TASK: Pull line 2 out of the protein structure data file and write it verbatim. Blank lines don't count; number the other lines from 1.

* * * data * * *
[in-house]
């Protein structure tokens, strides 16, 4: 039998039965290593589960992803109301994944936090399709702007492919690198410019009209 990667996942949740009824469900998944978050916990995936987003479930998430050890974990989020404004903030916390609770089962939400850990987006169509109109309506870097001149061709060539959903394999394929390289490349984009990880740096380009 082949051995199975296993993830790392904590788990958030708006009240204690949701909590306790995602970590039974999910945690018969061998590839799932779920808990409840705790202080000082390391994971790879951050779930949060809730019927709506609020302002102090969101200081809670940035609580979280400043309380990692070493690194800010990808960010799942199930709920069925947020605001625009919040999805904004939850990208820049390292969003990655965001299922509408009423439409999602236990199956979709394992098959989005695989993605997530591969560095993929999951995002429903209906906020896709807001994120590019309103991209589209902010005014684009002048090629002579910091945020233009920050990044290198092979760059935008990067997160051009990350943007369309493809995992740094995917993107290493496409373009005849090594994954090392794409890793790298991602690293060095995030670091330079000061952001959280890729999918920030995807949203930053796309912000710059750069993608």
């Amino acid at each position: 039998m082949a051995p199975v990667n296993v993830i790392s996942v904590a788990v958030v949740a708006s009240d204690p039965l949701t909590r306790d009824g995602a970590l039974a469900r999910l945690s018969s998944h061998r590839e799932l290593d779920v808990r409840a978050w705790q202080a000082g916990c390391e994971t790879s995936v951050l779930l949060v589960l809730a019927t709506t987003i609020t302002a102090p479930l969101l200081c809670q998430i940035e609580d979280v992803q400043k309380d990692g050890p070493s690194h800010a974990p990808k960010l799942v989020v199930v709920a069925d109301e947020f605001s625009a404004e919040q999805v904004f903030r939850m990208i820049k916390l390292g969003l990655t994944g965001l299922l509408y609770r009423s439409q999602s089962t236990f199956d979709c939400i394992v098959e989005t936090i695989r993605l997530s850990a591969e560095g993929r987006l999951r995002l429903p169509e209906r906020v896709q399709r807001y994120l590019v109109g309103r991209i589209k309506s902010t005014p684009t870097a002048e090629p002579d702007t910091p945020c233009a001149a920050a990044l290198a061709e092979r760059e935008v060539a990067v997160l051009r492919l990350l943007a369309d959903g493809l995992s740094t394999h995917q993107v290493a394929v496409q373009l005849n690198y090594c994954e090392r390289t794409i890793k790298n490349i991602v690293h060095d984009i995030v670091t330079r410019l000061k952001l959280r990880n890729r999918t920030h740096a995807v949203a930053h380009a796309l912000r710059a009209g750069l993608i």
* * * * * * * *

């Protein structure tokens, strides 16, 4: 039998039965290593589960992803109301994944936090399709702007492919690198410019009209 990667996942949740009824469900998944978050916990995936987003479930998430050890974990989020404004903030916390609770089962939400850990987006169509109109309506870097001149061709060539959903394999394929390289490349984009990880740096380009 082949051995199975296993993830790392904590788990958030708006009240204690949701909590306790995602970590039974999910945690018969061998590839799932779920808990409840705790202080000082390391994971790879951050779930949060809730019927709506609020302002102090969101200081809670940035609580979280400043309380990692070493690194800010990808960010799942199930709920069925947020605001625009919040999805904004939850990208820049390292969003990655965001299922509408009423439409999602236990199956979709394992098959989005695989993605997530591969560095993929999951995002429903209906906020896709807001994120590019309103991209589209902010005014684009002048090629002579910091945020233009920050990044290198092979760059935008990067997160051009990350943007369309493809995992740094995917993107290493496409373009005849090594994954090392794409890793790298991602690293060095995030670091330079000061952001959280890729999918920030995807949203930053796309912000710059750069993608």